Review: King Gilgamesh & The Man of the Wild is thrilling theatre

This hybrid tale inspired by the 11th century BCE epic is a raucous, glorious celebration of what it means to be alive

Review: King Gilgamesh & The Man of the Wild is thrilling theatre
Ahmed Moneka gets ready to strike Jesse LaVercombe in King Gilgamesh & The Man of the Wild. Photo by Dahlia Katz

KING GILGAMESH & THE MAN OF THE WILD by Seth Bockley, Jesse LaVercombe and Ahmed Moneka (Soulpepper/Tria Theatre). Runs to August 6 at the Michael Young Theatre at the Young Centre for the Performing Arts (50 Tank House). $25-$65. See info here. Rating: ✭✭✭✭✭

The oldest written story in the world is juxtaposed with a contemporary bromance in King Gilgamesh & The Man of the Wild. The result, a co-production between Soulpepper and Tria Theatre, is unique, joyous, moving, a bit messy – and hugely entertaining.

✅ = Critic's pick / ✭✭✭✭✭ = outstanding, among best of the year / ✭✭✭✭ = excellent / ✭✭✭ = recommended / ✭✭ or ✭ = didn't work for me

While getting some bad career news over the phone at a Toronto cafe, actor Jesse (Jesse LaVercombe) is partly consoled by a worker there named Ahmed (Ahmed Moneka), who begins to relate to him the ancient epic of King Gilgamesh of Uruk and his unlikely friendship with the primitive man Enkida.

Soon the two performers – in lightning quick shifts by director Seth Bockley, who co-wrote the show with them – begin acting out episodes from that earthy, mysterious 11th century BCE epic, which involves fighting beasts, dealing with jealous Gods and searching for eternal life.

Shuttling back and forth between the two stories, we also learn more about the two men, who open up about their lives.

Like Jesse, Ahmed trained as an actor – he's well-known in his native Baghdad, but has no creative outlet or opportunities in Toronto. His girlfriend, it turns out, is pregnant. Jesse, meanwhile, came to Toronto from Minneapolis for a woman, but when that relationship ended he simply stayed and has been trying to break into film. He's haunted by an episode from his family involving his grandfather.

Bockley's control of the multiple settings and time periods is masterful. Lorenzo Savoini's lighting and the eclectic sounds from the five-member band (Demetrios Petsalakis, Waleed Abdulhamid, Jessica Deutsch, Max Senitt and Selcuk Suna) help orient us for every change in mood and action.

Although there are multiple skirmishes and fights (there's no credit for the remarkable fight choreography), the sequences all appear different.

And the two actors deliver stunning performances, whether as naturalistic versions of themselves – for a time Moneka was, like his alter ego, exiled from his homeland, and separated from his family, who had to move to Istanbul because of a queer-themed film he co-created and starred in and brought to TIFF – or as larger-than-life mythic figures.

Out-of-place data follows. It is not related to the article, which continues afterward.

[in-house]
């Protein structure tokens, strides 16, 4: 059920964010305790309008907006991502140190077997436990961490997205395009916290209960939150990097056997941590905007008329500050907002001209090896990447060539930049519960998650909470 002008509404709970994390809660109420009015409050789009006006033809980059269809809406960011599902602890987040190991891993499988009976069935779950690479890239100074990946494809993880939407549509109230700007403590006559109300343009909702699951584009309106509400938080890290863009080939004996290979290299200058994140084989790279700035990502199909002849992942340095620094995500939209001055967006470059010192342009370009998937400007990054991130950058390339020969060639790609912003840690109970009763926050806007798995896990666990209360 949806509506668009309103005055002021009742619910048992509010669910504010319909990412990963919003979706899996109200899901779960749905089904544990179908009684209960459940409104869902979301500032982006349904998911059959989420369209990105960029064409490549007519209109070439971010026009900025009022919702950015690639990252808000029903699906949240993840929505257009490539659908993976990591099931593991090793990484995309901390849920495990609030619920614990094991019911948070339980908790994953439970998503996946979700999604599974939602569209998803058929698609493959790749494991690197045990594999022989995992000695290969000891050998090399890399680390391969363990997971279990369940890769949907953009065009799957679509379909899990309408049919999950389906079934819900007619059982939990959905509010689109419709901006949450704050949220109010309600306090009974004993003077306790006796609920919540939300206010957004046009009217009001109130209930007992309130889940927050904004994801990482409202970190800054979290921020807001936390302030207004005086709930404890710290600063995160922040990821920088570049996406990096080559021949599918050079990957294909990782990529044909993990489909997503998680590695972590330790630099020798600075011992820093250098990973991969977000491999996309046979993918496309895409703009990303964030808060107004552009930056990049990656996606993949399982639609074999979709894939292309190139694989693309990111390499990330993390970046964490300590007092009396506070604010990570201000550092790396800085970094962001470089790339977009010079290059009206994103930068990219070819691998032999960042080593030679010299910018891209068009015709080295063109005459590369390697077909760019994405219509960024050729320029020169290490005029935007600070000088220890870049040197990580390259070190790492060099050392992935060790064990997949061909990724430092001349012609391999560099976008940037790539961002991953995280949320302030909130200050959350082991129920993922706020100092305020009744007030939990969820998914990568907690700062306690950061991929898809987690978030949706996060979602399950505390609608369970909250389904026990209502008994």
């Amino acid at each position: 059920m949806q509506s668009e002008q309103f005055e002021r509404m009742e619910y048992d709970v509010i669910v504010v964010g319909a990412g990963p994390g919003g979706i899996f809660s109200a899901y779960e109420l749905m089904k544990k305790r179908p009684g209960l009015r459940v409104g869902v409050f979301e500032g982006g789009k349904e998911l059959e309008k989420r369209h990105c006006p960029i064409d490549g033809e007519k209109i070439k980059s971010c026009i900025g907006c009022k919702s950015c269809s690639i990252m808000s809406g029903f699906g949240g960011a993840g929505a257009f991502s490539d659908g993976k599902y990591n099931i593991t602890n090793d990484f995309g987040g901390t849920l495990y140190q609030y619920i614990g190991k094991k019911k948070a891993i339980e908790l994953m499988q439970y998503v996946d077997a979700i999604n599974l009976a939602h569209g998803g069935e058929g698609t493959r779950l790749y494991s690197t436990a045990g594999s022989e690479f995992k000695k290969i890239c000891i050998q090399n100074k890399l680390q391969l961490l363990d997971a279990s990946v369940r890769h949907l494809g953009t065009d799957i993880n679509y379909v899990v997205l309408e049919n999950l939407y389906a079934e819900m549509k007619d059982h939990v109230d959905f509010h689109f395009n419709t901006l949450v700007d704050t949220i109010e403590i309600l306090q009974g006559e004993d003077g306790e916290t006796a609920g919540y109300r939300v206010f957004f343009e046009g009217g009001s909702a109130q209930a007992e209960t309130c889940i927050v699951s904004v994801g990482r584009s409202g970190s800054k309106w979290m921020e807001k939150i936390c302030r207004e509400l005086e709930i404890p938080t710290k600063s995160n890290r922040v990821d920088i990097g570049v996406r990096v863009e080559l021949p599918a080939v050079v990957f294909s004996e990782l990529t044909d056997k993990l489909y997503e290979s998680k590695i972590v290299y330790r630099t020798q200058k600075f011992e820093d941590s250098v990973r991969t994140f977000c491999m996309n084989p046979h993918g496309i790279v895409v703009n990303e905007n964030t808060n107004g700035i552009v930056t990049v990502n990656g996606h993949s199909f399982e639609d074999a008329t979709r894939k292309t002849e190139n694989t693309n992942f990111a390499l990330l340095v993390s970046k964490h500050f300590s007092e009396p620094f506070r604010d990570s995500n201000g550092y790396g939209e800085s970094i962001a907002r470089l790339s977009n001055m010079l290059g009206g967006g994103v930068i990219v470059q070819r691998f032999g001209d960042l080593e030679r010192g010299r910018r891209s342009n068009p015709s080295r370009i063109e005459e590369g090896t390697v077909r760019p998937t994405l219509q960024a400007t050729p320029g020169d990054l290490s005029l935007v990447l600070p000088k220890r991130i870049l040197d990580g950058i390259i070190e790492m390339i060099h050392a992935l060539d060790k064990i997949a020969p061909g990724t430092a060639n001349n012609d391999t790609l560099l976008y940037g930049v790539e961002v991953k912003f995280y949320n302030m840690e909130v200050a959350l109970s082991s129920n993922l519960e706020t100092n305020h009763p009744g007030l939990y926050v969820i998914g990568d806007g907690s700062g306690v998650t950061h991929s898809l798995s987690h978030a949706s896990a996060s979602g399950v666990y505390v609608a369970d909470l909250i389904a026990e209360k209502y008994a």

Photo by Dahlia Katz

In addition, LaVercombe is a graceful, nimble mover and a lively jazz pianist, while the exuberant Moneka sings up a storm, both solo and with the band backing him up. His character's evocative Arabic singing earns a line in the show, when Jesse tells him, "I didn't understand it, but I felt it."

Keep in mind that King Gilgamesh is a very bro-heavy show; with the exception of a couple of amusing appearances of two contrasting restaurant workers late in the show, women don't figure much in the narrative.

But like the ancient epic itself, which was drawn from Sumerian, Babylonian and Assyrian (among other) stories, this hybrid production interweaves many lives, cultures, experiences and genres into something that's more than the sum of its parts.

Not everything is tidy (a trip to Israel, for instance, feels quickly shoe-horned in), but neither is life. And this show, while in one sense marking a death, is also a raucous, glorious celebration of life and what it means to be alive, making music and dancing, today.

Don't miss it.

See what else is currently playing in So Sumi's Toronto Theatre Listings

Coal Mine's big move next season

Coal Mine Theatre is best known for their sharp, award-winning productions of off-off-Broadway (or as they like to say off-off-Broadview, cuz they're in Toronto's east end) plays like The Motherfucker with the Hat, The Nether, Marjorie Prime and The Effect, which closes this weekend.

Next season they're mixing things up with the world premiere of DION: A Rock Opera, inspired by Euripides's The Bacchae, written by Coal Mine co-founder Ted Dykstra and PEI-based poet and writer Steven Mayoff.

Also on the 2023/24 bill is the Canadian premiere of Branden Jacobs-Jenkins's ensemble family drama Appropriate and Liisa Repo-Martell's new adaptation of Ibsen's Hedda Gabler starring Coal Mine co-founder Diana Bentley.

Rounding out the season is Jani Lauzon's Prophecy Fog, which was part of the 2022/23 season but had to be cancelled when a fire destroyed the theatre's performance space last fall.

This will be the company's first full season in its new home at Woodbine and Danforth.

I wrote about the season for the Globe and Mail here.

Because of space, I had to cut several paragraphs from my interviews with Dykstra and Bentley.